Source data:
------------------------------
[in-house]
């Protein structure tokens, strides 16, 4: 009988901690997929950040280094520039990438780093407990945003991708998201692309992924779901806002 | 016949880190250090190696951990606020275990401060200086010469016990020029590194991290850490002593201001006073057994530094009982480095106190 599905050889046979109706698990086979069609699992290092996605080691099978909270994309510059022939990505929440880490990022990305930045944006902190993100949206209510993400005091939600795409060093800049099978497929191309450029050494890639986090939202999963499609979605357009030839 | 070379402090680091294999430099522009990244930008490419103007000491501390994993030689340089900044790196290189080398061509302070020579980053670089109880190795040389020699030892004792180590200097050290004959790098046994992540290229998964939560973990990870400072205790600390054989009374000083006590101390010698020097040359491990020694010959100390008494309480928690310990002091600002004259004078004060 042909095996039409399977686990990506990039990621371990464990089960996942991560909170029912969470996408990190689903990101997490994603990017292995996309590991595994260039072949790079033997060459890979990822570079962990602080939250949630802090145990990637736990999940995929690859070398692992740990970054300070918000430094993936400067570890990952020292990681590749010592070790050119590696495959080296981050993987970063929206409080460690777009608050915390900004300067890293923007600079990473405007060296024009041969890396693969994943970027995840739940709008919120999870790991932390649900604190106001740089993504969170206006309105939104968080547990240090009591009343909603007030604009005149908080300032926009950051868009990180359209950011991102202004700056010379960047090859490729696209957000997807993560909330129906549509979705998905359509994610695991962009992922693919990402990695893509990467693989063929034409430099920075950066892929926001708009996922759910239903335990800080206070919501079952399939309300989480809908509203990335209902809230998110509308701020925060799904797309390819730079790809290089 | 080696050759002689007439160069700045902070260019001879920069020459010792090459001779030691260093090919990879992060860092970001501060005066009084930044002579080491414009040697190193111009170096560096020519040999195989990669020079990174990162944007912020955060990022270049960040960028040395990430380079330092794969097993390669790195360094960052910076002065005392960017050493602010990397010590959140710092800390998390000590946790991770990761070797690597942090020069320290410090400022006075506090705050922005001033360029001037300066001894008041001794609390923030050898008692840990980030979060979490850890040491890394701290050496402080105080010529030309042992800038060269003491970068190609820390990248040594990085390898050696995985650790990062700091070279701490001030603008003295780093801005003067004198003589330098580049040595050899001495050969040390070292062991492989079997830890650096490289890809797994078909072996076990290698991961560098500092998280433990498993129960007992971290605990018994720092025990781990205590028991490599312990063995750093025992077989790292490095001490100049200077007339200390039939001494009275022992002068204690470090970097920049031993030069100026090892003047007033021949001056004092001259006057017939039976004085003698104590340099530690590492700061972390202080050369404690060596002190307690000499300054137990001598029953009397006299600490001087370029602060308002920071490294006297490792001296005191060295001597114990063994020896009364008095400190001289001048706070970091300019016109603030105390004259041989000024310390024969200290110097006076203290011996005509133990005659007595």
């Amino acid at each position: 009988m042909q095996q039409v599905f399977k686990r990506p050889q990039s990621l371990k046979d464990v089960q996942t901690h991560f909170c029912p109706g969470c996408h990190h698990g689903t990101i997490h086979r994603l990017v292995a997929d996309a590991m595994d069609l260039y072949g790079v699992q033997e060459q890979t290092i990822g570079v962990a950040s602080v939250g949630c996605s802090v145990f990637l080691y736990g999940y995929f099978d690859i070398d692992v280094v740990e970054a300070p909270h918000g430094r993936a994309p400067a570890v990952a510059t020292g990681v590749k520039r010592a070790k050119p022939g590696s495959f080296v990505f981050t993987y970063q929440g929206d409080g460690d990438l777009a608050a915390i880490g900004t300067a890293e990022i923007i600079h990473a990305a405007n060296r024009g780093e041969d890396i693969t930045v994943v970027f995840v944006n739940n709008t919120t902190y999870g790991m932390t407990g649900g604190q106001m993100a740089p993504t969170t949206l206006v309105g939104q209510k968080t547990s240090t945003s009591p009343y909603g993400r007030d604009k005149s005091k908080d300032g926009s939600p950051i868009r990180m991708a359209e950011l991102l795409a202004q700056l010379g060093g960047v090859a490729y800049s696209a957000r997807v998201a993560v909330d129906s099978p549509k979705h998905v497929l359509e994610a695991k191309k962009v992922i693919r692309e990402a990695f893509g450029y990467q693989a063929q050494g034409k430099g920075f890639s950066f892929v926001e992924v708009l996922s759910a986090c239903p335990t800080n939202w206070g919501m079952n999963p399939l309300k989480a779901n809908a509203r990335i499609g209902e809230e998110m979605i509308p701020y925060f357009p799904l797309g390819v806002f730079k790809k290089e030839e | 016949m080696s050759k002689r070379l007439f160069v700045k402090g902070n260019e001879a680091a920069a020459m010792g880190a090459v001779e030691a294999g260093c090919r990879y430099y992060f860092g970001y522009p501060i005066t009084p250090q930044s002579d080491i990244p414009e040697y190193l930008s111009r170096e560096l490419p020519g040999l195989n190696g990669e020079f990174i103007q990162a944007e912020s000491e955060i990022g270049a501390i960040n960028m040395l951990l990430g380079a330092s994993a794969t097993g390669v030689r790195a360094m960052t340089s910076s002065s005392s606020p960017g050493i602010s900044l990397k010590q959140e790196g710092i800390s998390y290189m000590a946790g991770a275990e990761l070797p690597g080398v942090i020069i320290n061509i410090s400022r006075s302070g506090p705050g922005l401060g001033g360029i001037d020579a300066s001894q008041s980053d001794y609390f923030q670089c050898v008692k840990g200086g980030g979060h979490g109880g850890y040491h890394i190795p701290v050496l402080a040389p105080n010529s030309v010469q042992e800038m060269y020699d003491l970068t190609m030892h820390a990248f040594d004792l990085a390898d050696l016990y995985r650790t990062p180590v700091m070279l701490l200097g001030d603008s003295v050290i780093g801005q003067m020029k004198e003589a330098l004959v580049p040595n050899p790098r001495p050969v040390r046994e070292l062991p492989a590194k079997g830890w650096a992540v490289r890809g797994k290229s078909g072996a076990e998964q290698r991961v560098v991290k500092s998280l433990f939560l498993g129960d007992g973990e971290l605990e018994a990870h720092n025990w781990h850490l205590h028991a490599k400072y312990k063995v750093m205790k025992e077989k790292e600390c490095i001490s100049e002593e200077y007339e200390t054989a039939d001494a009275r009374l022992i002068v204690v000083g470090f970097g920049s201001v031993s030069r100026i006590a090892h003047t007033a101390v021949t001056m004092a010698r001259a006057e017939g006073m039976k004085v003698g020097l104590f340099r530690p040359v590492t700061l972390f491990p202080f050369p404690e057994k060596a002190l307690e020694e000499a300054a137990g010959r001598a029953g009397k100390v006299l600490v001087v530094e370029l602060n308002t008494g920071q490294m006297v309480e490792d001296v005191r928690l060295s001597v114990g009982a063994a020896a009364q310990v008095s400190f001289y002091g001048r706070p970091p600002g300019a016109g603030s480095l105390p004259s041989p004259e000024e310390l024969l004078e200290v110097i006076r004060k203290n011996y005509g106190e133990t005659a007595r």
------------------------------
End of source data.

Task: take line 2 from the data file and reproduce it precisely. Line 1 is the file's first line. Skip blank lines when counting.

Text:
């Protein structure tokens, strides 16, 4: 009988901690997929950040280094520039990438780093407990945003991708998201692309992924779901806002 | 016949880190250090190696951990606020275990401060200086010469016990020029590194991290850490002593201001006073057994530094009982480095106190 599905050889046979109706698990086979069609699992290092996605080691099978909270994309510059022939990505929440880490990022990305930045944006902190993100949206209510993400005091939600795409060093800049099978497929191309450029050494890639986090939202999963499609979605357009030839 | 070379402090680091294999430099522009990244930008490419103007000491501390994993030689340089900044790196290189080398061509302070020579980053670089109880190795040389020699030892004792180590200097050290004959790098046994992540290229998964939560973990990870400072205790600390054989009374000083006590101390010698020097040359491990020694010959100390008494309480928690310990002091600002004259004078004060 042909095996039409399977686990990506990039990621371990464990089960996942991560909170029912969470996408990190689903990101997490994603990017292995996309590991595994260039072949790079033997060459890979990822570079962990602080939250949630802090145990990637736990999940995929690859070398692992740990970054300070918000430094993936400067570890990952020292990681590749010592070790050119590696495959080296981050993987970063929206409080460690777009608050915390900004300067890293923007600079990473405007060296024009041969890396693969994943970027995840739940709008919120999870790991932390649900604190106001740089993504969170206006309105939104968080547990240090009591009343909603007030604009005149908080300032926009950051868009990180359209950011991102202004700056010379960047090859490729696209957000997807993560909330129906549509979705998905359509994610695991962009992922693919990402990695893509990467693989063929034409430099920075950066892929926001708009996922759910239903335990800080206070919501079952399939309300989480809908509203990335209902809230998110509308701020925060799904797309390819730079790809290089 | 080696050759002689007439160069700045902070260019001879920069020459010792090459001779030691260093090919990879992060860092970001501060005066009084930044002579080491414009040697190193111009170096560096020519040999195989990669020079990174990162944007912020955060990022270049960040960028040395990430380079330092794969097993390669790195360094960052910076002065005392960017050493602010990397010590959140710092800390998390000590946790991770990761070797690597942090020069320290410090400022006075506090705050922005001033360029001037300066001894008041001794609390923030050898008692840990980030979060979490850890040491890394701290050496402080105080010529030309042992800038060269003491970068190609820390990248040594990085390898050696995985650790990062700091070279701490001030603008003295780093801005003067004198003589330098580049040595050899001495050969040390070292062991492989079997830890650096490289890809797994078909072996076990290698991961560098500092998280433990498993129960007992971290605990018994720092025990781990205590028991490599312990063995750093025992077989790292490095001490100049200077007339200390039939001494009275022992002068204690470090970097920049031993030069100026090892003047007033021949001056004092001259006057017939039976004085003698104590340099530690590492700061972390202080050369404690060596002190307690000499300054137990001598029953009397006299600490001087370029602060308002920071490294006297490792001296005191060295001597114990063994020896009364008095400190001289001048706070970091300019016109603030105390004259041989000024310390024969200290110097006076203290011996005509133990005659007595």